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January 13, 1997

Zamboni Disease

Author Affiliations

London, Ontario

Arch Intern Med. 1997;157(1):135. doi:10.1001/archinte.1997.00440220141024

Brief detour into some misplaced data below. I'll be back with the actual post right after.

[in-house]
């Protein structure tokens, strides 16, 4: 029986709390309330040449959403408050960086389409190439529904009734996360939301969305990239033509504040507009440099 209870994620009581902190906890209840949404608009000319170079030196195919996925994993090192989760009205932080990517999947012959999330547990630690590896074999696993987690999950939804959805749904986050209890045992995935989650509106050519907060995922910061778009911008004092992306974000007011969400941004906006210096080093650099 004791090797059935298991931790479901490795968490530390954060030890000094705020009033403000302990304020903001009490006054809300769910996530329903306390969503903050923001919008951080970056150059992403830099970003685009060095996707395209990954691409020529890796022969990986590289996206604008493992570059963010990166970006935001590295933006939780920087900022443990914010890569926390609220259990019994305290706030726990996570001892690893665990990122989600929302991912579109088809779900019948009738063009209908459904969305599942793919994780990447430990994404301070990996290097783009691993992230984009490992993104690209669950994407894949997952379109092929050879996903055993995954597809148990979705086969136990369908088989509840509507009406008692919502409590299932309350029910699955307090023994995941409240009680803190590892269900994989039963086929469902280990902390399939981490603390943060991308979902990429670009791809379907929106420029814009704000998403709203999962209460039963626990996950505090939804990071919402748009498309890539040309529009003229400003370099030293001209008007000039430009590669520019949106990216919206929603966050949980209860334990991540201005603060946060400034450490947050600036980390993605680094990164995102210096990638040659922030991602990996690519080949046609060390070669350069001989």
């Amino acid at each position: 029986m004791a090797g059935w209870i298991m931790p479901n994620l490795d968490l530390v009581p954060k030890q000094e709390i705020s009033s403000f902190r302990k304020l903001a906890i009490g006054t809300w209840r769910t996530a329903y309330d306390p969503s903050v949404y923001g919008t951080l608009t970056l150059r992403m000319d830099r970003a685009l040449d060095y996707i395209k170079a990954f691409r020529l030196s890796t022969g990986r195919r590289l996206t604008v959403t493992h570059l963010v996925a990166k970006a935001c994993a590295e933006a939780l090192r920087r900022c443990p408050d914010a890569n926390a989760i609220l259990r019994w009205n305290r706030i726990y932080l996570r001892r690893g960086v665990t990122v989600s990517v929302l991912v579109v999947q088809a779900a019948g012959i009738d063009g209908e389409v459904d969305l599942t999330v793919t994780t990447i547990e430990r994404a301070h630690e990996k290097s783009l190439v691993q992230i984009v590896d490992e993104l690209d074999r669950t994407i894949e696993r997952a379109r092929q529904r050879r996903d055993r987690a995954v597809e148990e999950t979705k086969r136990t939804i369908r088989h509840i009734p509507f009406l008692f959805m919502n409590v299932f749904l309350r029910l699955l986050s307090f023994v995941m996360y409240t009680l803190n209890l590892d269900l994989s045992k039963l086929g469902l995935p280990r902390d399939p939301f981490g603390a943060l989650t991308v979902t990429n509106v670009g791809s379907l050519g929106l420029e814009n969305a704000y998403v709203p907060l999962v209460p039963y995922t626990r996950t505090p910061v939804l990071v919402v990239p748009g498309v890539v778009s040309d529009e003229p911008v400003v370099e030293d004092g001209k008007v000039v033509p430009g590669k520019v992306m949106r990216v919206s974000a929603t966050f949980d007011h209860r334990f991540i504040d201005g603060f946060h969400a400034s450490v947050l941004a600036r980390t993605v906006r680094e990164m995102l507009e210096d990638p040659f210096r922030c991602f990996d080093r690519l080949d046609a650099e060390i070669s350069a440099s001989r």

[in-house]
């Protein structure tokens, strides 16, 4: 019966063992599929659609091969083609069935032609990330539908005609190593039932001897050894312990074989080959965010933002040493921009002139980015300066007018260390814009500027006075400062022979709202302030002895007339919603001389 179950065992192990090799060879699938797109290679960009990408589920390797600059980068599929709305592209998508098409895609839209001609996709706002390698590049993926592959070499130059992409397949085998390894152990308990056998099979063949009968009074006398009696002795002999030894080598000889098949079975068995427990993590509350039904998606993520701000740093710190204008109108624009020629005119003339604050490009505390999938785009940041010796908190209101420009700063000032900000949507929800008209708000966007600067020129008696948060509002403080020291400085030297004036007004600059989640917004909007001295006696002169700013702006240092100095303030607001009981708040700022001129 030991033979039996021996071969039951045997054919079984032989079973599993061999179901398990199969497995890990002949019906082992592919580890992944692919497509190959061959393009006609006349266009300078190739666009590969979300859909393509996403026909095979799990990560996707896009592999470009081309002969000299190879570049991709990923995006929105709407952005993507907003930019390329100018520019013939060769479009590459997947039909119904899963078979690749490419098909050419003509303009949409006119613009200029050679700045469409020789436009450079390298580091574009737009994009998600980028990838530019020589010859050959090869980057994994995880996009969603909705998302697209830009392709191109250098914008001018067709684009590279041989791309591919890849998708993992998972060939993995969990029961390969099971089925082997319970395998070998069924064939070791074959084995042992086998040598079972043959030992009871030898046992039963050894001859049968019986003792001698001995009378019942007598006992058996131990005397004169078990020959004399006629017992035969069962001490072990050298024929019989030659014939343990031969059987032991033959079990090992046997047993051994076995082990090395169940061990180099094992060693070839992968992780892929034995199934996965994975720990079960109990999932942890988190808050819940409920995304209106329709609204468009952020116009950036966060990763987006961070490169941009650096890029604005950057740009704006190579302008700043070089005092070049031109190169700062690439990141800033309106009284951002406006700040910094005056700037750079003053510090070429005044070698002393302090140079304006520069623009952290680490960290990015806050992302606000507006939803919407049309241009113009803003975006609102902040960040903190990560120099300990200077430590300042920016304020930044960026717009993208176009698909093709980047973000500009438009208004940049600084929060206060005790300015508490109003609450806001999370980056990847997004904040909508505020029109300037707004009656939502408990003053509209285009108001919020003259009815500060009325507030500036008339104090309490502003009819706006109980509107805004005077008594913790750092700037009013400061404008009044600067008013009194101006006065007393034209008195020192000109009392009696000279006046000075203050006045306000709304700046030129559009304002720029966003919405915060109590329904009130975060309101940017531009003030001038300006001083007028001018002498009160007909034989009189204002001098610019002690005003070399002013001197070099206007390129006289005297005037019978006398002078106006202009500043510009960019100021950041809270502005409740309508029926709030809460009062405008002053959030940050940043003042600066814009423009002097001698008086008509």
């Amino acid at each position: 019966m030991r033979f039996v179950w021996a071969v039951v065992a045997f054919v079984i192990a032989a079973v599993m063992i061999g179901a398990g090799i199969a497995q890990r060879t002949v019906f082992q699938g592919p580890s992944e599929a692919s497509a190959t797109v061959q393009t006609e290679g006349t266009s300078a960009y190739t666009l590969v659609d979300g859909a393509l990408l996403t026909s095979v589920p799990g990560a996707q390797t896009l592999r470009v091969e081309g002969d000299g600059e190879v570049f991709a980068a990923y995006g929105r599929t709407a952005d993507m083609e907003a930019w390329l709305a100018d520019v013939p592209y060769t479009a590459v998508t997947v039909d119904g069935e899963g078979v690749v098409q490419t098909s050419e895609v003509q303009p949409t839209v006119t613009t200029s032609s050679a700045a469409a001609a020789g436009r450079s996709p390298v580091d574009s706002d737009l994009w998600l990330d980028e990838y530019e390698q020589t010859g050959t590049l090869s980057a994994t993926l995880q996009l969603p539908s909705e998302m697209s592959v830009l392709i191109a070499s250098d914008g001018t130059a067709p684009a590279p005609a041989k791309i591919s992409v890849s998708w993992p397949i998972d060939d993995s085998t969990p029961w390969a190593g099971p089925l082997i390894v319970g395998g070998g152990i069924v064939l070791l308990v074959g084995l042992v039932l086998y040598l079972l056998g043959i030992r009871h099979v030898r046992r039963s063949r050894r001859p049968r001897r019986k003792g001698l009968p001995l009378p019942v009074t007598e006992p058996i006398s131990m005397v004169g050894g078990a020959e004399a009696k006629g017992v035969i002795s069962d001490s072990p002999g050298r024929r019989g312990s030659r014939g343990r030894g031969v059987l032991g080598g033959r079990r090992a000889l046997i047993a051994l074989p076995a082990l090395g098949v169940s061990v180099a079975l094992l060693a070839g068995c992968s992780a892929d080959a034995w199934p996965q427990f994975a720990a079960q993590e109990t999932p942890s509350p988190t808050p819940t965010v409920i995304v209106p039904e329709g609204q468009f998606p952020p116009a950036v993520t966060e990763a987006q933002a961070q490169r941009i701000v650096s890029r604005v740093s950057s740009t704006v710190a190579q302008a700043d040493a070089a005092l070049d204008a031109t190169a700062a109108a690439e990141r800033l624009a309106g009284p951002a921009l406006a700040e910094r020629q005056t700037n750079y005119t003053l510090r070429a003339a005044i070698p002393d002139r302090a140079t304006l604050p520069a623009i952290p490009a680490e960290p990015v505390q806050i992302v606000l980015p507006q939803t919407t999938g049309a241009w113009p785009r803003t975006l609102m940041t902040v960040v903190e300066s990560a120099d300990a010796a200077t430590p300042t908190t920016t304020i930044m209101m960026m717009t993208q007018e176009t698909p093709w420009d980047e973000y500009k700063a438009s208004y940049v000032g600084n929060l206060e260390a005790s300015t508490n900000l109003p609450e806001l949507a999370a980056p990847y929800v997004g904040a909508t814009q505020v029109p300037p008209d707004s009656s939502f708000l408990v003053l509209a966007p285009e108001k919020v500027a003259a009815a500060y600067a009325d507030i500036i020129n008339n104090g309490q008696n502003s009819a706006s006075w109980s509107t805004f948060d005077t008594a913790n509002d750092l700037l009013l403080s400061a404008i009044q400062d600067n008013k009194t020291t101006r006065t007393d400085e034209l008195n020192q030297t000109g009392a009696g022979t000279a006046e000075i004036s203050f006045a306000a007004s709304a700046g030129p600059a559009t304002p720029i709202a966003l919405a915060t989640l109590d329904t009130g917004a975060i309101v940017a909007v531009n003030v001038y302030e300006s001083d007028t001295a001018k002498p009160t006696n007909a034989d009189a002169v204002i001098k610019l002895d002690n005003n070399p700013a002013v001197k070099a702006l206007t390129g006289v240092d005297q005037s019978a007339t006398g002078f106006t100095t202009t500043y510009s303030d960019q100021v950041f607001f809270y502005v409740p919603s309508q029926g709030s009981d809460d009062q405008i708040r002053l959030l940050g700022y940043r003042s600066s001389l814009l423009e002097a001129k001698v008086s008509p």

In retrospect, it seems apparent that the above title (ie, Zamboni disease) was somewhat inept and conveyed to some readers the impression that the respiratory problem that occurred in school ice hockey teams was related to the Zamboni machine being used to smooth the ice.1 This was not the case, and the problem arose entirely as a result of inadequate ventilation. To blame the Zamboni machine is equivalent to attributing carbon monoxide intoxication to a particular make of car, when the subject concerned had fallen asleep at the wheel with the garage door shut. All pieces of equipment and machinery that rely on diesel fuel, gasoline, or, if it comes to that, propane constitute a hazard if the ventilation in the areas in which they are used is inadequate. This, of course, is particularly true in buildings.

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